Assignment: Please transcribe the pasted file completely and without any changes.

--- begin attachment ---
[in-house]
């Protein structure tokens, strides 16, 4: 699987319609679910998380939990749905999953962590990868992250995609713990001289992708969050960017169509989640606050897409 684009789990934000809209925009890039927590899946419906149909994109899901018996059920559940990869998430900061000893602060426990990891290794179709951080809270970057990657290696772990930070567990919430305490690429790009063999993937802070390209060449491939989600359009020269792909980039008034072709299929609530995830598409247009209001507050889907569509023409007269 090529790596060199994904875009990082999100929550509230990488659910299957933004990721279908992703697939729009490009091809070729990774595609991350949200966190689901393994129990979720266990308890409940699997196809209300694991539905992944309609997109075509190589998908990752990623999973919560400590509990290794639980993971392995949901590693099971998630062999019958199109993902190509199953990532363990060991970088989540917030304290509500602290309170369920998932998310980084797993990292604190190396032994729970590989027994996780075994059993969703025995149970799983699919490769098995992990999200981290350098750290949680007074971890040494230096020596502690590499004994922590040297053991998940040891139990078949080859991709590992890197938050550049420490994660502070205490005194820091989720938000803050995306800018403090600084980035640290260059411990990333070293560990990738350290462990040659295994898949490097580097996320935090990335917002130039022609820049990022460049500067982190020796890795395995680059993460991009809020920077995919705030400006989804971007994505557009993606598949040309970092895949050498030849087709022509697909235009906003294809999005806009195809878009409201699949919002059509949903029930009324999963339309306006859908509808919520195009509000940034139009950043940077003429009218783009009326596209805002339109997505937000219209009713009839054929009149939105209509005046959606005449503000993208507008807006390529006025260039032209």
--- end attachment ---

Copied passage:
[in-house]
């Protein structure tokens, strides 16, 4: 699987319609679910998380939990749905999953962590990868992250995609713990001289992708969050960017169509989640606050897409 684009789990934000809209925009890039927590899946419906149909994109899901018996059920559940990869998430900061000893602060426990990891290794179709951080809270970057990657290696772990930070567990919430305490690429790009063999993937802070390209060449491939989600359009020269792909980039008034072709299929609530995830598409247009209001507050889907569509023409007269 090529790596060199994904875009990082999100929550509230990488659910299957933004990721279908992703697939729009490009091809070729990774595609991350949200966190689901393994129990979720266990308890409940699997196809209300694991539905992944309609997109075509190589998908990752990623999973919560400590509990290794639980993971392995949901590693099971998630062999019958199109993902190509199953990532363990060991970088989540917030304290509500602290309170369920998932998310980084797993990292604190190396032994729970590989027994996780075994059993969703025995149970799983699919490769098995992990999200981290350098750290949680007074971890040494230096020596502690590499004994922590040297053991998940040891139990078949080859991709590992890197938050550049420490994660502070205490005194820091989720938000803050995306800018403090600084980035640290260059411990990333070293560990990738350290462990040659295994898949490097580097996320935090990335917002130039022609820049990022460049500067982190020796890795395995680059993460991009809020920077995919705030400006989804971007994505557009993606598949040309970092895949050498030849087709022509697909235009906003294809999005806009195809878009409201699949919002059509949903029930009324999963339309306006859908509808919520195009509000940034139009950043940077003429009218783009009326596209805002339109997505937000219209009713009839054929009149939105209509005046959606005449503000993208507008807006390529006025260039032209």